After a hearty laugh, the crowd was treated to three medleys. The first of these consisted of four songs: “Bach’s Bourrée” and “Harlem Nocturne” (a jazz standard) followed by a couple of Stanley Watson tunes; “Waterfall” and “Portrait.” (Melody for Don) Kinloch made use of various unconventional techniques that included, but were not limited to; bending the neck to lower the pitch of the strings like a whammy bar, and altering his guitar’s tuning three times in mid-song to add both visual and auditory spice to the performance. (but what else would you expect from the guy who wrote the book—well, a book—on alternate tunings) This one ran the gamut starting out with a flowing jazz feel, then moved to a blues shuffle, and on to a contemporary fingerpicking tune—a very happy sounding piece that picked up momentum from start to finish. A very subtle delay and reverb was used to create rich tone that filled the room without being overpowering. A very tasteful use of effects (which is really easy to get carried away with in acoustic music), in my opinion.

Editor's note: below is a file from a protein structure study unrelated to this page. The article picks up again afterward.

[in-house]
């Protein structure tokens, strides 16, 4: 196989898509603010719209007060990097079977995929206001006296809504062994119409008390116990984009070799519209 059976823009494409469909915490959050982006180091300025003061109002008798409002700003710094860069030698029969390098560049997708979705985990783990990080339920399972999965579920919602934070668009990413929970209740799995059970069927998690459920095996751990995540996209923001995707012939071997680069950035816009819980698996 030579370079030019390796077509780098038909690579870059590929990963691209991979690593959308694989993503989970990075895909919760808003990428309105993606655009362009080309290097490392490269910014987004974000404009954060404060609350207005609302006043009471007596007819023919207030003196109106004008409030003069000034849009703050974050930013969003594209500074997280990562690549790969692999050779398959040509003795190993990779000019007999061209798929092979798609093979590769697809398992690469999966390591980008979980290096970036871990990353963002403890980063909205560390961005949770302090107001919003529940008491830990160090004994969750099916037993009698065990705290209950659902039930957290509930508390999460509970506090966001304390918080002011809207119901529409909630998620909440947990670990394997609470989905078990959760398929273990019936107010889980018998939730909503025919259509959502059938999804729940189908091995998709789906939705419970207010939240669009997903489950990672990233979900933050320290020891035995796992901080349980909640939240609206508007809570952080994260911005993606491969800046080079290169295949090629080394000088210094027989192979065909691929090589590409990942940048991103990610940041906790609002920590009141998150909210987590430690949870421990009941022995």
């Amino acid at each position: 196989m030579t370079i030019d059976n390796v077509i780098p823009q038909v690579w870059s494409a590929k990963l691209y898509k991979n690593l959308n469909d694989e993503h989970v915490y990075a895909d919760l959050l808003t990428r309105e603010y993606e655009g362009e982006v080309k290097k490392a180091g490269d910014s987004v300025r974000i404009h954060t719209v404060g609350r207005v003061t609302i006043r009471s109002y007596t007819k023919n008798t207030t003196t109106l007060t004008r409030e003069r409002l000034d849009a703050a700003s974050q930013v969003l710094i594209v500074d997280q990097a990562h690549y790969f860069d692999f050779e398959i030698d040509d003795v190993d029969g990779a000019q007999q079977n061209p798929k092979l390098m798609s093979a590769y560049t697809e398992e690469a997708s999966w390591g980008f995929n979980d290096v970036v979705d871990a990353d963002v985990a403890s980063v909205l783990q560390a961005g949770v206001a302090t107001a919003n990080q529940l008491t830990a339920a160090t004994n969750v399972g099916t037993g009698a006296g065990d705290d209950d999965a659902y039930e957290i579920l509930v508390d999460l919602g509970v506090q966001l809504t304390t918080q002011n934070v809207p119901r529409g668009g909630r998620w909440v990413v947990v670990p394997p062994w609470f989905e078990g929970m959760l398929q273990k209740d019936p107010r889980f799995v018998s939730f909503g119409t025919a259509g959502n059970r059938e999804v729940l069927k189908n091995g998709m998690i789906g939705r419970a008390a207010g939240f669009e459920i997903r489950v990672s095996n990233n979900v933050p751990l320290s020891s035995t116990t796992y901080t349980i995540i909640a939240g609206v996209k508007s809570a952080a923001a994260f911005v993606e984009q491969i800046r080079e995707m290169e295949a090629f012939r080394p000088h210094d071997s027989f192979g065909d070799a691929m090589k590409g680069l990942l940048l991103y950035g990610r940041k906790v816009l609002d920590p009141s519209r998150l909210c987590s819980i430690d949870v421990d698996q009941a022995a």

He started off his second medley by saying that he noticed on his way to the show that he knew two different songs with the word “boy” in the title. The songs were “Soldier Boy” and “Oh, Danny Boy.” They spawned the final two pieces of the evening. The second medley started with an arrangement of “Soldier Boy,” a number one hit for The Shirelles in 1962, followed by “Song of India.” He told me after the show that the two songs seemed logical to go together because we “probably have more than a few troops over there.” The closing piece of music started with an arrangement of “Oh, Danny Boy” and ended with an incredible fiery performance of “Secret Love.” His final medley was rife with passion and dynamics, taking the listener on a roller coaster ride from start to finish. The performance ended on such a crescendo that myself and the gentleman next to me both got up out of our seats screaming and whistling, seemingly involuntarily, to start what would eventually become a venue-wide standing ovation. His performance and oneness with his instrument was an experience to behold. Simply incredible!

—Mark Grover

Photos: Dave Townsend


Kinloch, Steve, Fred & Kimo enjoying a well deserved ovation!